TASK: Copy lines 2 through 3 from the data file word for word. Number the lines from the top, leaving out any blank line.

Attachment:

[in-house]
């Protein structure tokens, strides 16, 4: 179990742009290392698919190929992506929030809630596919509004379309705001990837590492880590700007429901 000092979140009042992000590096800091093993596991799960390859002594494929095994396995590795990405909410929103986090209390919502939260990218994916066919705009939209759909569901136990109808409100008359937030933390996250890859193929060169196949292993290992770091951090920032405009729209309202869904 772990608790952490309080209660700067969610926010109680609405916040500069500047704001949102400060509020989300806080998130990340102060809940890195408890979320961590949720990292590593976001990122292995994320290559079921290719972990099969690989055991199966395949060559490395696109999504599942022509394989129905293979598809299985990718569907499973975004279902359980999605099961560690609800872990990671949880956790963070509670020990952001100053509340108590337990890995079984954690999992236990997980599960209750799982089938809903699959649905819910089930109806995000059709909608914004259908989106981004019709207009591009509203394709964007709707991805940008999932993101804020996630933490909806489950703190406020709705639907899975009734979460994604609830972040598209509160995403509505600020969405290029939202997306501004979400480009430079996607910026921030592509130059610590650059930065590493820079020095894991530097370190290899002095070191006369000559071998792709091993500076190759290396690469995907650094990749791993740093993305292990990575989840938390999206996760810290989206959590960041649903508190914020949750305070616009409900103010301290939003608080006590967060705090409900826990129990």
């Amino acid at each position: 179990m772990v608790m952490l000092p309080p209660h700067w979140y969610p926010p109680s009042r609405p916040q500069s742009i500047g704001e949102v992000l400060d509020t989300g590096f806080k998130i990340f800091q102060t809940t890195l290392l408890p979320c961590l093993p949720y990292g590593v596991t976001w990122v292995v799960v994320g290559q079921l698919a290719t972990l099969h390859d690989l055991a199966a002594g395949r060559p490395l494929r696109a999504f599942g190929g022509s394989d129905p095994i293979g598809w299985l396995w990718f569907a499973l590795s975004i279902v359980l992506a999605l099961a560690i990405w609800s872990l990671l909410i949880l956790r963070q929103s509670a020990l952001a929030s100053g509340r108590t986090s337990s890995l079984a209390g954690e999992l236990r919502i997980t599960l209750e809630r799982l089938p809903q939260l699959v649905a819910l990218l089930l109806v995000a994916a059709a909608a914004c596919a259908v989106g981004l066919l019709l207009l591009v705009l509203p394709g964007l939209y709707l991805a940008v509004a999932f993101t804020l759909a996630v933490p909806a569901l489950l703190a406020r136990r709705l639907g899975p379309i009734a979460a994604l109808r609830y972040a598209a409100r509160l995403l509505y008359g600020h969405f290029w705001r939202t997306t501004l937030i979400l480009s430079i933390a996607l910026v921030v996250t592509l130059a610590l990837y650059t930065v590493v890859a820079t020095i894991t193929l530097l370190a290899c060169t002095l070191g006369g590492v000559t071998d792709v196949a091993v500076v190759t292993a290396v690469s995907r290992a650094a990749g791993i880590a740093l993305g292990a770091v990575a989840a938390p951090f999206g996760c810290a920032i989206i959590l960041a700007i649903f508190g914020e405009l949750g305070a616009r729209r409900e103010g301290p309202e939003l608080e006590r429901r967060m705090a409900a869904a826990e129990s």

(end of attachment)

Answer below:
């Protein structure tokens, strides 16, 4: 179990742009290392698919190929992506929030809630596919509004379309705001990837590492880590700007429901 000092979140009042992000590096800091093993596991799960390859002594494929095994396995590795990405909410929103986090209390919502939260990218994916066919705009939209759909569901136990109808409100008359937030933390996250890859193929060169196949292993290992770091951090920032405009729209309202869904 772990608790952490309080209660700067969610926010109680609405916040500069500047704001949102400060509020989300806080998130990340102060809940890195408890979320961590949720990292590593976001990122292995994320290559079921290719972990099969690989055991199966395949060559490395696109999504599942022509394989129905293979598809299985990718569907499973975004279902359980999605099961560690609800872990990671949880956790963070509670020990952001100053509340108590337990890995079984954690999992236990997980599960209750799982089938809903699959649905819910089930109806995000059709909608914004259908989106981004019709207009591009509203394709964007709707991805940008999932993101804020996630933490909806489950703190406020709705639907899975009734979460994604609830972040598209509160995403509505600020969405290029939202997306501004979400480009430079996607910026921030592509130059610590650059930065590493820079020095894991530097370190290899002095070191006369000559071998792709091993500076190759290396690469995907650094990749791993740093993305292990990575989840938390999206996760810290989206959590960041649903508190914020949750305070616009409900103010301290939003608080006590967060705090409900826990129990």
């Amino acid at each position: 179990m772990v608790m952490l000092p309080p209660h700067w979140y969610p926010p109680s009042r609405p916040q500069s742009i500047g704001e949102v992000l400060d509020t989300g590096f806080k998130i990340f800091q102060t809940t890195l290392l408890p979320c961590l093993p949720y990292g590593v596991t976001w990122v292995v799960v994320g290559q079921l698919a290719t972990l099969h390859d690989l055991a199966a002594g395949r060559p490395l494929r696109a999504f599942g190929g022509s394989d129905p095994i293979g598809w299985l396995w990718f569907a499973l590795s975004i279902v359980l992506a999605l099961a560690i990405w609800s872990l990671l909410i949880l956790r963070q929103s509670a020990l952001a929030s100053g509340r108590t986090s337990s890995l079984a209390g954690e999992l236990r919502i997980t599960l209750e809630r799982l089938p809903q939260l699959v649905a819910l990218l089930l109806v995000a994916a059709a909608a914004c596919a259908v989106g981004l066919l019709l207009l591009v705009l509203p394709g964007l939209y709707l991805a940008v509004a999932f993101t804020l759909a996630v933490p909806a569901l489950l703190a406020r136990r709705l639907g899975p379309i009734a979460a994604l109808r609830y972040a598209a409100r509160l995403l509505y008359g600020h969405f290029w705001r939202t997306t501004l937030i979400l480009s430079i933390a996607l910026v921030v996250t592509l130059a610590l990837y650059t930065v590493v890859a820079t020095i894991t193929l530097l370190a290899c060169t002095l070191g006369g590492v000559t071998d792709v196949a091993v500076v190759t292993a290396v690469s995907r290992a650094a990749g791993i880590a740093l993305g292990a770091v990575a989840a938390p951090f999206g996760c810290a920032i989206i959590l960041a700007i649903f508190g914020e405009l949750g305070a616009r729209r409900e103010g301290p309202e939003l608080e006590r429901r967060m705090a409900a869904a826990e129990s």